Supply chains everywhere have become too lean — and not just in auto. This trend was highlighted by pandemic-driven shortages in virtually everything – drugs, medical equipment, construction supplies, even toilet paper. The chip shortage alone is projected to impact global automotive sales by 1.3 million units in 2022.
The issues behind these shortages show no signs of abating. The recent Detroit/Windsor bridge blockade, the war in Ukraine, and the fire aboard and subsequent sinking of the Felicity Ace cargo ship transporting 4,000 VW Group cars – each one a black swan event of sorts – further underscore the need to rethink supply chain resilience strategies and risk management.
In a recent Automotive News article, Carla Bailo, CEO of the Center for Automotive Research (CAR) in Ann Arbor, Michigan, said, “We don’t anticipate this will continue happening, but you never know. That’s what makes risk management so important and also so difficult.”
How Did We Get Here?
In the early ’80s, production planners and procurement specialists purchased inventory freely, as there was constant demand from hungry production lines that were straining to meet booming market demand. However, when the economic cycle slowed, manufacturers found themselves suddenly stuck with large inventories, and the pendulum immediately swung in the opposite direction.
The Toyota production system and its ‘just in time’ (JIT) and lean concepts became manufacturing gospel – especially in automotive.
While JIT and lean are important approaches for efficient manufacturing, could it be that the lean approach, in particular, has been taken to risky extremes? In pursuit of greater efficiency and reduced costs, have we changed the equation to such an extent that the risk/reward ratio has become significantly out of balance?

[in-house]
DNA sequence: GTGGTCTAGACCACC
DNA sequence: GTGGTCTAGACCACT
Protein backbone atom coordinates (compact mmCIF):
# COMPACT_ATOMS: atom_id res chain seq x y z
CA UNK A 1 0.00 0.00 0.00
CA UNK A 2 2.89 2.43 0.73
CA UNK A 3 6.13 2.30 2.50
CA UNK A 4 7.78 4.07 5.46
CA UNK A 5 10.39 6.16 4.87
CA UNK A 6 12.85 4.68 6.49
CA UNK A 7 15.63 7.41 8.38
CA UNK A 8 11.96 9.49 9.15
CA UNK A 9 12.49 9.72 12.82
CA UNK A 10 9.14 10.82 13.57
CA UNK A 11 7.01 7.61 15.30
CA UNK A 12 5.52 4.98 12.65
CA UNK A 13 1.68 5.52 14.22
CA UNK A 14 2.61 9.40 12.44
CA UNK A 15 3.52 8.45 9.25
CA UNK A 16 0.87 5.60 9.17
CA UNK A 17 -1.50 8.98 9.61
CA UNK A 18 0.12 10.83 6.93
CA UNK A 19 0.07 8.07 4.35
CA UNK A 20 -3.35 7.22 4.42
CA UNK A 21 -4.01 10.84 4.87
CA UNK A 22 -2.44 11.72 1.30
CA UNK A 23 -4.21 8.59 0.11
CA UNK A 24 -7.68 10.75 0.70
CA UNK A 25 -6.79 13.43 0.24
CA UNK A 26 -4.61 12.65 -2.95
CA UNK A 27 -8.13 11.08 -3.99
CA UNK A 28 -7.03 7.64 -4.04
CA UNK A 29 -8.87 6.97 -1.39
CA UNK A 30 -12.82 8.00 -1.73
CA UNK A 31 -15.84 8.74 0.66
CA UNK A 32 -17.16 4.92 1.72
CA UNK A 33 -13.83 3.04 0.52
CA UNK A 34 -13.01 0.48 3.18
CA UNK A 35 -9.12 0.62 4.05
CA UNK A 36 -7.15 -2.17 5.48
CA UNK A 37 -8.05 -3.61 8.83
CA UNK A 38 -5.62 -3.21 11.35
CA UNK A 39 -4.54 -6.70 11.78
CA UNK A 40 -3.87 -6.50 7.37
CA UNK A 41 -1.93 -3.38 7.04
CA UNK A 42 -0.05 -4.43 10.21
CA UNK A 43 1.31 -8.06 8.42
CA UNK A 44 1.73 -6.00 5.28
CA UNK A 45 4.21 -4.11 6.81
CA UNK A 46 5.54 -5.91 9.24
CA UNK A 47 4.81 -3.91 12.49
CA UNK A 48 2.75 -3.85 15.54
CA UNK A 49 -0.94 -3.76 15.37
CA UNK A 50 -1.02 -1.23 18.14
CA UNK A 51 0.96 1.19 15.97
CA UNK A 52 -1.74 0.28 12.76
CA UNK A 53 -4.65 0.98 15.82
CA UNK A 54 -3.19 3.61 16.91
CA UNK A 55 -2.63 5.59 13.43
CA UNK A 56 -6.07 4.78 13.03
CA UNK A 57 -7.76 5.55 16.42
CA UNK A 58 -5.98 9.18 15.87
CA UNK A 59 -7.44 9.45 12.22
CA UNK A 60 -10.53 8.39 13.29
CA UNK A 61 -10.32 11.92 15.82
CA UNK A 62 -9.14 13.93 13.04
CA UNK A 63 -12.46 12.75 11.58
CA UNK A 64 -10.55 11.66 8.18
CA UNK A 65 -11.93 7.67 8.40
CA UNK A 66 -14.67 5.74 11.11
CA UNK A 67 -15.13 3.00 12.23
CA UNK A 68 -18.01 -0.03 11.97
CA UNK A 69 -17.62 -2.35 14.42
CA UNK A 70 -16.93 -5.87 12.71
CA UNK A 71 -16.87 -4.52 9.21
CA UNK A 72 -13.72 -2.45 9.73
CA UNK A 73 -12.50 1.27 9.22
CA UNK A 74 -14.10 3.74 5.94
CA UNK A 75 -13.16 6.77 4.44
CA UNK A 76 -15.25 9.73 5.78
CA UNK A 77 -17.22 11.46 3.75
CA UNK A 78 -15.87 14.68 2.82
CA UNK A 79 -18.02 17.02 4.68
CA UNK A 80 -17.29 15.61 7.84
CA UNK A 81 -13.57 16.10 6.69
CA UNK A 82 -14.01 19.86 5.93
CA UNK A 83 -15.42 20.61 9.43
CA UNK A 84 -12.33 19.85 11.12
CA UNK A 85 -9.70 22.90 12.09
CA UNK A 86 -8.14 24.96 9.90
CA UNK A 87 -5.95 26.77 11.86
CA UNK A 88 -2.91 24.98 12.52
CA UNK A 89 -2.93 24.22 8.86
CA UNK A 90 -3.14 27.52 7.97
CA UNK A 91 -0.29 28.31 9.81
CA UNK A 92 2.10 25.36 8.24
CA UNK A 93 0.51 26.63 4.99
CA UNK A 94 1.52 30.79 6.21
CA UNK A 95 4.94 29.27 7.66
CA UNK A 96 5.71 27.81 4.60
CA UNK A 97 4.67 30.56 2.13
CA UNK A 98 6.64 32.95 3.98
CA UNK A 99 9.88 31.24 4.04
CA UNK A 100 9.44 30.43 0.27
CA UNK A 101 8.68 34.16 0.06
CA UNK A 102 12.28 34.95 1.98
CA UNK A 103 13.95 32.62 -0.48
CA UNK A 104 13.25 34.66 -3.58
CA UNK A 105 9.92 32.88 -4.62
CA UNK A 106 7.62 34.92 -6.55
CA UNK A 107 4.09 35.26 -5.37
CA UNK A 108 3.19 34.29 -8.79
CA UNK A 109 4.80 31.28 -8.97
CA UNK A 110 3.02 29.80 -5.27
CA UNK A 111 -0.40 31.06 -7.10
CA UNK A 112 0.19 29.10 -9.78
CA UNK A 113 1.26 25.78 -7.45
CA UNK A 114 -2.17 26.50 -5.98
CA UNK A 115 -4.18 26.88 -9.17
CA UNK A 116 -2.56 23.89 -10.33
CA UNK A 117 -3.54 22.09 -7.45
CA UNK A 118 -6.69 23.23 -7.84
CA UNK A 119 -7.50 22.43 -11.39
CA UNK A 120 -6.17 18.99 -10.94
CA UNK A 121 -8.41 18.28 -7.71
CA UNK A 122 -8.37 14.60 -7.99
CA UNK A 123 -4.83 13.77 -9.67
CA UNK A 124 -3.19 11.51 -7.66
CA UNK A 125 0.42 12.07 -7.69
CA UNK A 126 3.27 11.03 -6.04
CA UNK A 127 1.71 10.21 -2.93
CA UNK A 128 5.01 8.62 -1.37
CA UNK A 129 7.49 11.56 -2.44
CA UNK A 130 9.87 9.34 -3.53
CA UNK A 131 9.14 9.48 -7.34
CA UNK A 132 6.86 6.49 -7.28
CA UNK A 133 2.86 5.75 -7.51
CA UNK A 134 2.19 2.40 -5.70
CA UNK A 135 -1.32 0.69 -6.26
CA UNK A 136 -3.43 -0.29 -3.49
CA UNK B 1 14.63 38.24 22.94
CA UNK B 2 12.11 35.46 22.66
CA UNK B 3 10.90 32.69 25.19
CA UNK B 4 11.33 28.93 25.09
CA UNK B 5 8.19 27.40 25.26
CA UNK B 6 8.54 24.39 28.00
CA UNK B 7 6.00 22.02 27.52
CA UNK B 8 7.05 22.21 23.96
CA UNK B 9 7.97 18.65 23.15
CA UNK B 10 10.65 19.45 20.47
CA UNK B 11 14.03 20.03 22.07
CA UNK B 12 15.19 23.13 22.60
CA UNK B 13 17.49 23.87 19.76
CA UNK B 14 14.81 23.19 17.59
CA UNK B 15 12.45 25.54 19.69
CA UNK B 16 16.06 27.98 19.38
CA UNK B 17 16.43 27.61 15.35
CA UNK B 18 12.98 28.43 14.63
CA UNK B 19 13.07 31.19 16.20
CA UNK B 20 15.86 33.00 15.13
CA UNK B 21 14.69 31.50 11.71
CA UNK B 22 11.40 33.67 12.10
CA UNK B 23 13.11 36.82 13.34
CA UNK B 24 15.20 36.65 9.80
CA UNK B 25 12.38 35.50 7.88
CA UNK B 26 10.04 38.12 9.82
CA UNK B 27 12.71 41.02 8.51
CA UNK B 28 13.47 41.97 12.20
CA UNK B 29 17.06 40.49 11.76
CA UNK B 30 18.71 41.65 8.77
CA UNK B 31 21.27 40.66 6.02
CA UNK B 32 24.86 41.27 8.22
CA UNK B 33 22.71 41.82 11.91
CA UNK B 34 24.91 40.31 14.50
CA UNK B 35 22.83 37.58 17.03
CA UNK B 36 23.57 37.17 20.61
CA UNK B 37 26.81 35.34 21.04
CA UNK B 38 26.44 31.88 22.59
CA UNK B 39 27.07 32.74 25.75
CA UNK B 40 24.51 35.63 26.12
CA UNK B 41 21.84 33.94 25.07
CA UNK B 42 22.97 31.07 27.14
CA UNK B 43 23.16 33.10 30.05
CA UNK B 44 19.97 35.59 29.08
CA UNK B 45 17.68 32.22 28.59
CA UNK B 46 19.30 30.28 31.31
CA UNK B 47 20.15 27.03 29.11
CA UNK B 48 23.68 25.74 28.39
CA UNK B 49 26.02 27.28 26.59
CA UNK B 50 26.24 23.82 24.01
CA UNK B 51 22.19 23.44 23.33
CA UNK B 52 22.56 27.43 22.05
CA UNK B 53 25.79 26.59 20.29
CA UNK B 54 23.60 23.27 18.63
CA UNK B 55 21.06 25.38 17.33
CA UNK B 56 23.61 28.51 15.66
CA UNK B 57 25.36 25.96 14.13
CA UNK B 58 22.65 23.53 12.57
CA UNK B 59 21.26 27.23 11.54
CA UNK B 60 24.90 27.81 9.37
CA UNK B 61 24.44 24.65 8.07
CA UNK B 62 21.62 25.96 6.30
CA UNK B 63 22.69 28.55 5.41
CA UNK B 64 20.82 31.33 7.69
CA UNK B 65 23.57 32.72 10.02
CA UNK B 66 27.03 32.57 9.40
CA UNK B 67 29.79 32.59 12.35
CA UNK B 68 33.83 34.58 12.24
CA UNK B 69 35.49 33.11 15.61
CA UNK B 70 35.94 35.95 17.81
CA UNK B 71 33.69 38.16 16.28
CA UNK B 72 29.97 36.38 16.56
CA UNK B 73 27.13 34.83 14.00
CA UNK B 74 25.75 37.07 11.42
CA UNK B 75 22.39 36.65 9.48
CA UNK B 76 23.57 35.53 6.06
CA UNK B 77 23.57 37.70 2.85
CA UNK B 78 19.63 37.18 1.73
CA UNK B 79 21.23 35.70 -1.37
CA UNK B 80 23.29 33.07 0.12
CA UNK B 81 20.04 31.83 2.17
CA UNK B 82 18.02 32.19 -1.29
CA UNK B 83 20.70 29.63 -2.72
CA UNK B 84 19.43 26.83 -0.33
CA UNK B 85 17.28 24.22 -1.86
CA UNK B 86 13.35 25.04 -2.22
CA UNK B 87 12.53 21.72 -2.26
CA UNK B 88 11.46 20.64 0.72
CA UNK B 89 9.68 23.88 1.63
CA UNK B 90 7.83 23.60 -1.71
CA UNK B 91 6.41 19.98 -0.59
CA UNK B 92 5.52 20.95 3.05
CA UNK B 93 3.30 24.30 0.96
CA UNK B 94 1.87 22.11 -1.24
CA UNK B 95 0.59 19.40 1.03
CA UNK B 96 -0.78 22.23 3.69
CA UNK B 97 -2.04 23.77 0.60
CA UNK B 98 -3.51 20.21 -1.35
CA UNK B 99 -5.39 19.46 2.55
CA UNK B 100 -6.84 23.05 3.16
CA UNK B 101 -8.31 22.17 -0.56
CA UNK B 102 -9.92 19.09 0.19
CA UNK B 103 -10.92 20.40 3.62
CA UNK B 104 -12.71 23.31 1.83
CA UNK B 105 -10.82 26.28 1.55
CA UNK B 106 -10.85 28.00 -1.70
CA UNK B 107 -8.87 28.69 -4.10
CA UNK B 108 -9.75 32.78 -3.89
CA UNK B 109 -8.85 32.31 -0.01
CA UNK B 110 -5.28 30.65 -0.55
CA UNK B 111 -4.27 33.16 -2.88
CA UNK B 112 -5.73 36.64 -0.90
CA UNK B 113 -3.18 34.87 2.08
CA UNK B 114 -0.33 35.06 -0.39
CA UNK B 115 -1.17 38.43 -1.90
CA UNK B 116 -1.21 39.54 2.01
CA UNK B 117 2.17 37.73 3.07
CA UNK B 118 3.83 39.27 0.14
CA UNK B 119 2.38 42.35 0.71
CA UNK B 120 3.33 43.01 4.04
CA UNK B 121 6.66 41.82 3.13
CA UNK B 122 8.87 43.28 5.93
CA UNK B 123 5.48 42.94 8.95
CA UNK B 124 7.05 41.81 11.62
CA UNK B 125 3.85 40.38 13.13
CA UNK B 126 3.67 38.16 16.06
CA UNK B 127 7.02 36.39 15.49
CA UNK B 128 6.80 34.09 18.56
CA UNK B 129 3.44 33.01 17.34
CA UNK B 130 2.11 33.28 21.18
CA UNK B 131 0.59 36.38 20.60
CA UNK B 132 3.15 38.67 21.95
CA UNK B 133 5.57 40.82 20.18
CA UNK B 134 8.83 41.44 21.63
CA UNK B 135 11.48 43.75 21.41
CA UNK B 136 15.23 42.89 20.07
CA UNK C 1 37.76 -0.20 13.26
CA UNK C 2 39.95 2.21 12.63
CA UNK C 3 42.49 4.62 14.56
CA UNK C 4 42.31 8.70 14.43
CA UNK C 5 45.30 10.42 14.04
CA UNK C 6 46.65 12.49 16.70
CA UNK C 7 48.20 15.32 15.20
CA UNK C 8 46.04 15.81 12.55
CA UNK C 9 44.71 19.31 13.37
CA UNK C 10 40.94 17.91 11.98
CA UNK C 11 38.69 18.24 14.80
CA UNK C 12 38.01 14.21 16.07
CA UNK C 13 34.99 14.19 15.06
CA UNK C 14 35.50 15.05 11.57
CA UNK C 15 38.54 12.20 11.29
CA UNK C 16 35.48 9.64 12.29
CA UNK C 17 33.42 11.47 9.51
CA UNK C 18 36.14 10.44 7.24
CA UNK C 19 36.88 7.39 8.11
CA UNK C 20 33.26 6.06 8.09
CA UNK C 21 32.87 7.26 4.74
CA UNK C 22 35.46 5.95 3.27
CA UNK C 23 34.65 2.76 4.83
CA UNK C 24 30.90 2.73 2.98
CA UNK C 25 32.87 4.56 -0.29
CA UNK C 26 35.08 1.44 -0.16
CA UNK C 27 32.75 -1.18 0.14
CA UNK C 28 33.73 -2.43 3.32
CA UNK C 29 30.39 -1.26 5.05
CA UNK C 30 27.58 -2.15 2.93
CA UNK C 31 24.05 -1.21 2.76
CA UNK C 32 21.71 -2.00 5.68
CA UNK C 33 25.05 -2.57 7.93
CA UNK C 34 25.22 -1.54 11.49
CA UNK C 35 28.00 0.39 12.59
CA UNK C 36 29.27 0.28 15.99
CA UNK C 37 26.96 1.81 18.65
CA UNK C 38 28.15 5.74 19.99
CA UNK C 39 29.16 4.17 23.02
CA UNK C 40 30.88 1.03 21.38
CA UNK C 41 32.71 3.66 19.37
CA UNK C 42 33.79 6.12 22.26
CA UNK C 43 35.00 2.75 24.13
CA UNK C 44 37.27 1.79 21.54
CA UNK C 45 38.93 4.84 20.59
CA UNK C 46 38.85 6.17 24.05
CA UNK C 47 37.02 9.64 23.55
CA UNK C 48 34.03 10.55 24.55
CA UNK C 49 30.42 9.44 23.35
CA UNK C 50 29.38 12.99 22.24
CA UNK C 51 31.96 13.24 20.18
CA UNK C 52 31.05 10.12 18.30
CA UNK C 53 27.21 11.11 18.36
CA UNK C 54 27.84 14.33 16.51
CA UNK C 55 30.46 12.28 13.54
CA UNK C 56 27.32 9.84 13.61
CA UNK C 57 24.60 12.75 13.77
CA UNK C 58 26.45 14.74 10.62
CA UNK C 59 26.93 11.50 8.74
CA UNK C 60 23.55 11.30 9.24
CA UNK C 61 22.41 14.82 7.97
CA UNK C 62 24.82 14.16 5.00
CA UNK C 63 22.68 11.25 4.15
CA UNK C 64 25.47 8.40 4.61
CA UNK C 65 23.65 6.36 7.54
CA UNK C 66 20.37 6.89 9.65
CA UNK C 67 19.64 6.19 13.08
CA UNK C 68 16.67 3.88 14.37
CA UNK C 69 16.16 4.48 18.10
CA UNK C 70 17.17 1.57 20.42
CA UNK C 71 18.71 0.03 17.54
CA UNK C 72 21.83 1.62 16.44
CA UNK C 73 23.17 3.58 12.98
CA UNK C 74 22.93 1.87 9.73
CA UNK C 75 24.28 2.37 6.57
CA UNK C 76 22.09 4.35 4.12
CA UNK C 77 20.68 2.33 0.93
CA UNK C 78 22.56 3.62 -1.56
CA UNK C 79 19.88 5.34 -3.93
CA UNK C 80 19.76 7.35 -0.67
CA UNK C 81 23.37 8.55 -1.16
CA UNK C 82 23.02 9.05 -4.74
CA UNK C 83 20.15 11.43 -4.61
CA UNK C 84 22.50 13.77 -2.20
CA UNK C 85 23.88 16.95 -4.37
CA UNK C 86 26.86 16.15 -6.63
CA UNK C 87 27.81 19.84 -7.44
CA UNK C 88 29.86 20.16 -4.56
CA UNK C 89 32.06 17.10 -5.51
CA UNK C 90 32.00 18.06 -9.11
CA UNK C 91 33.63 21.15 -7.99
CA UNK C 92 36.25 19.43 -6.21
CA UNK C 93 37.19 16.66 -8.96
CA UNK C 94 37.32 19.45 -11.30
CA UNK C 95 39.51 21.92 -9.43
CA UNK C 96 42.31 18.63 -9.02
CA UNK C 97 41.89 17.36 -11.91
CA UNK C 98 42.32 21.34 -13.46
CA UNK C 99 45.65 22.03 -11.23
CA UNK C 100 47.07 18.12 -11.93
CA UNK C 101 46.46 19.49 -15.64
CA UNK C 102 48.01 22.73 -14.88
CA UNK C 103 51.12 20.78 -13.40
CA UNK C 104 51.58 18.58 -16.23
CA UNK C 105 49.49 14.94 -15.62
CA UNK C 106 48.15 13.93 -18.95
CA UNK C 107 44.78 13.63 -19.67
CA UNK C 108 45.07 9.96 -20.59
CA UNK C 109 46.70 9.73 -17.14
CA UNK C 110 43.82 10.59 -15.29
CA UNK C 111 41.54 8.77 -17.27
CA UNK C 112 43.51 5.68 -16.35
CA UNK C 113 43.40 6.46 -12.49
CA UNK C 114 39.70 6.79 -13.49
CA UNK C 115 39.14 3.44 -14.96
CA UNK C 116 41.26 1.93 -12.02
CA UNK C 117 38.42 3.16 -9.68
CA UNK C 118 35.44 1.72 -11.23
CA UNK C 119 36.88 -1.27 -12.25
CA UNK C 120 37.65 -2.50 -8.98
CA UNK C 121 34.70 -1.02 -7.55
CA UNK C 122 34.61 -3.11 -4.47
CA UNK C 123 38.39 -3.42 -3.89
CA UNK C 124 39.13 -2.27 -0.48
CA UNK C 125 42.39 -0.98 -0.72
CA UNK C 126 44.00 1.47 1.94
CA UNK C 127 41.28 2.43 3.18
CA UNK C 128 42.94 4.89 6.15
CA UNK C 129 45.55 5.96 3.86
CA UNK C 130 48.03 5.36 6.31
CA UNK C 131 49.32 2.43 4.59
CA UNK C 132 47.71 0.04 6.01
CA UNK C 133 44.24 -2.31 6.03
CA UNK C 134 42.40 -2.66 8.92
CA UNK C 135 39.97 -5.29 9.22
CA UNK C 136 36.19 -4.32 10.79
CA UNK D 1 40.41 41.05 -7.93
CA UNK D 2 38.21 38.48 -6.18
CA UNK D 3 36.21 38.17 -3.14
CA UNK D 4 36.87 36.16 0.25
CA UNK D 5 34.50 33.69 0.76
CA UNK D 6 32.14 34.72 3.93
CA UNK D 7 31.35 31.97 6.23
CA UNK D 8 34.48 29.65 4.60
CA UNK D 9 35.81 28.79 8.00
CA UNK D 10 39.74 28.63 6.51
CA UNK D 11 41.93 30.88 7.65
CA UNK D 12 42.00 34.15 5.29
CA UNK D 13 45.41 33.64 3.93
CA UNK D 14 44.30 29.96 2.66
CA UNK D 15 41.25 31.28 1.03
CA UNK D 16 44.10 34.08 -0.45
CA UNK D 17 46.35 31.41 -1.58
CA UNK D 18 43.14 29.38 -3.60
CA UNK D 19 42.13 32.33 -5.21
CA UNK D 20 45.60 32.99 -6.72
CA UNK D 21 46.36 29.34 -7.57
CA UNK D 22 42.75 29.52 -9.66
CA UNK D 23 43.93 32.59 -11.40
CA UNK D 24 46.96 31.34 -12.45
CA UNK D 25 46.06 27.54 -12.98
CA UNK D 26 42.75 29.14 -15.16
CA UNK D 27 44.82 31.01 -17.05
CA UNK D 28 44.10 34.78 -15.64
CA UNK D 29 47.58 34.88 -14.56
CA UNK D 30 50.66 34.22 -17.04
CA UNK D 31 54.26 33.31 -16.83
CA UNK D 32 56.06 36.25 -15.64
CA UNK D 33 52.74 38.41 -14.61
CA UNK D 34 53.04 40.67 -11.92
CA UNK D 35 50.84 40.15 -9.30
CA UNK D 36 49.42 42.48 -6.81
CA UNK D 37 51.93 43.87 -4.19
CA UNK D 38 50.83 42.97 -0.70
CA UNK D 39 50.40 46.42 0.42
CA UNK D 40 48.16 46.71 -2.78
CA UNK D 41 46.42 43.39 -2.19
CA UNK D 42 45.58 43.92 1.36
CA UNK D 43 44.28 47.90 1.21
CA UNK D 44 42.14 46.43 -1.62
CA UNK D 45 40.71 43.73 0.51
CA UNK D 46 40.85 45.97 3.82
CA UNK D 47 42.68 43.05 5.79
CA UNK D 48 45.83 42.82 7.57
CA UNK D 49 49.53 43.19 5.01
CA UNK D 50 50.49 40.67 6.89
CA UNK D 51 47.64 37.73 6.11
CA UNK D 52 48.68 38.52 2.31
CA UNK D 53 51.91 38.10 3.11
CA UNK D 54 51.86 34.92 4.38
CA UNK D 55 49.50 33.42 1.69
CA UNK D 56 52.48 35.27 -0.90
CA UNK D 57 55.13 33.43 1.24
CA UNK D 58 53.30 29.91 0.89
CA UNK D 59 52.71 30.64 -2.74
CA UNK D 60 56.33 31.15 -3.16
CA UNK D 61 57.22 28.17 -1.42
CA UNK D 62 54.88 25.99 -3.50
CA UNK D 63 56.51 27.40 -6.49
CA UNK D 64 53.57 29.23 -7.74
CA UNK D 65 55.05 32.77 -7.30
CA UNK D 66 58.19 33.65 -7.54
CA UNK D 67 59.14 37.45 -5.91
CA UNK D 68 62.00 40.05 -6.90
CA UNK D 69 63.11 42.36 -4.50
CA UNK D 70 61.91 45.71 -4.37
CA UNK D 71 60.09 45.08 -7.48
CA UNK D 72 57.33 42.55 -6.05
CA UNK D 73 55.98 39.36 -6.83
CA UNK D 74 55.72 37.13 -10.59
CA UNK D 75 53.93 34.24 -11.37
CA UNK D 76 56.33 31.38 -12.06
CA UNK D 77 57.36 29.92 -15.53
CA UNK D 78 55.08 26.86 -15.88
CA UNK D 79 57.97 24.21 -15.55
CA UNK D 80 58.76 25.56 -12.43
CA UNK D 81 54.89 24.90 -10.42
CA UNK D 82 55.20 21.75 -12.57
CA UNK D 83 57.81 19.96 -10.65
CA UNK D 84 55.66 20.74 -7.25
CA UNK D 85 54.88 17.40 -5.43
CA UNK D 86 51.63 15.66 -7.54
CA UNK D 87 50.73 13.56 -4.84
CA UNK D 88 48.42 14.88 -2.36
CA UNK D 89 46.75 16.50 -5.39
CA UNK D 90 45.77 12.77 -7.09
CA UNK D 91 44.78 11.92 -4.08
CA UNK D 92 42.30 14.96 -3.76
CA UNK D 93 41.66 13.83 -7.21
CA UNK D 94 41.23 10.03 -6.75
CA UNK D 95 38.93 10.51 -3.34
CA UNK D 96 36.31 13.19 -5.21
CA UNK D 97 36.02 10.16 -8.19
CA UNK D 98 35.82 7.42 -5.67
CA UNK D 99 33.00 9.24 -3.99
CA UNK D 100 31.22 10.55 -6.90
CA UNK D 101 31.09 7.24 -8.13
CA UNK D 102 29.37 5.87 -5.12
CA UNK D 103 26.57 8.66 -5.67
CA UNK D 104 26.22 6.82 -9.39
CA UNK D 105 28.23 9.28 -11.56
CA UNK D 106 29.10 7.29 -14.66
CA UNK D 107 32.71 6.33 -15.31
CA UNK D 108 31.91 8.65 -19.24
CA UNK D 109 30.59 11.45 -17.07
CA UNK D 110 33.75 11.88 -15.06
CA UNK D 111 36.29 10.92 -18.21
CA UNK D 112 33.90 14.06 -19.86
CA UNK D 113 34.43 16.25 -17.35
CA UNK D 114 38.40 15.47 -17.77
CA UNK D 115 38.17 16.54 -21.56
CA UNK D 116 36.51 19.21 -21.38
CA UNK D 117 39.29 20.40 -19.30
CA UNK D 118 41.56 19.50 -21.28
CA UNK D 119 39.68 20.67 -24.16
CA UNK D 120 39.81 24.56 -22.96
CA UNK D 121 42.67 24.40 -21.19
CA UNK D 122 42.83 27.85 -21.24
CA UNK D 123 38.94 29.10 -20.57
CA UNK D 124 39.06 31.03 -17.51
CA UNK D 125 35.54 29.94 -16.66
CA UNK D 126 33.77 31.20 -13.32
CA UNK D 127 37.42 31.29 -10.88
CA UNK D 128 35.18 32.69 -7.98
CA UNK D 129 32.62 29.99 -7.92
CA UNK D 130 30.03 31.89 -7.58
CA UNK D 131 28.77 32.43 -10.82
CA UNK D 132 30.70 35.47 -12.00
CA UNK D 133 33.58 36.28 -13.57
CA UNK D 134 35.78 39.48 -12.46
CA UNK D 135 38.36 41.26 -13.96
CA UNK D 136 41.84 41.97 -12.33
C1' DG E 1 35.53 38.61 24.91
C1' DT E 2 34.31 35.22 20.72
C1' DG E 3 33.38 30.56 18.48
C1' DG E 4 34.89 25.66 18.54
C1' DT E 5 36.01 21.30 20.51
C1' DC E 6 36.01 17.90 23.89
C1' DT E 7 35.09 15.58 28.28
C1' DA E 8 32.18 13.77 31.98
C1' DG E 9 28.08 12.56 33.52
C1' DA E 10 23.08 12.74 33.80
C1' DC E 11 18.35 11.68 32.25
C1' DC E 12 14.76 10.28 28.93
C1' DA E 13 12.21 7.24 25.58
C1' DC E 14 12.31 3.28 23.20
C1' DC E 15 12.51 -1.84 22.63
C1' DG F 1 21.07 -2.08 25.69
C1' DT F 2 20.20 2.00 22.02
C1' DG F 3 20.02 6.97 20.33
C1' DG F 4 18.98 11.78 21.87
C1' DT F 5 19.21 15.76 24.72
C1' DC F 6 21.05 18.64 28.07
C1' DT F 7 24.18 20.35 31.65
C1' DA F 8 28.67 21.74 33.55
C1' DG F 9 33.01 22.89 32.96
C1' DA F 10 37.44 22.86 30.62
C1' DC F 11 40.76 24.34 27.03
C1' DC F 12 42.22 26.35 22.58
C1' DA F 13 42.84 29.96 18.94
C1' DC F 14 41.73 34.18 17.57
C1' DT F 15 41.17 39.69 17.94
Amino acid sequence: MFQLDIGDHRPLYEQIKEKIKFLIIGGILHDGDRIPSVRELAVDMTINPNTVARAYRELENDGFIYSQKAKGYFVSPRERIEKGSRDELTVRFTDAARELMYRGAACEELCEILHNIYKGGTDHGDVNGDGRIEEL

Overextended supply chains, reliance on single sourcing, overzealous inventory management and lean manufacturing are all culpable in putting us in the current situation. In particular, single sourcing and near-zero safety stock can dramatically increase the risk of a line shutdown as a result of an unanticipated supply chain issue.
As recently as March 1, Toyota had to shut down 28 lines at 14 Japanese plants due to a cyberattack on supplier Kojima Industries. Perhaps a little fat in the supply chain diet – especially for critical parts – may not be such a bad idea after all.
Of course, adding “fat” – i.e., buffer – in a supply chain comes with increased financial impacts, as well as potential risk of obsolescence, depending on the item. Hence, this course of action needs to be balanced against the potential benefits in terms of resilience and maintaining customer commitments. Better demand forecast data, visibility deep into supply tiers, hedging and buffering – these are all tools that can be deployed. But it all boils down to this: Companies need to constantly assess and adjust their supply chain strategies to respond to – and ideally, to anticipate – potential constraints, while simultaneously ensuring that they remain competitive on key performance indicators.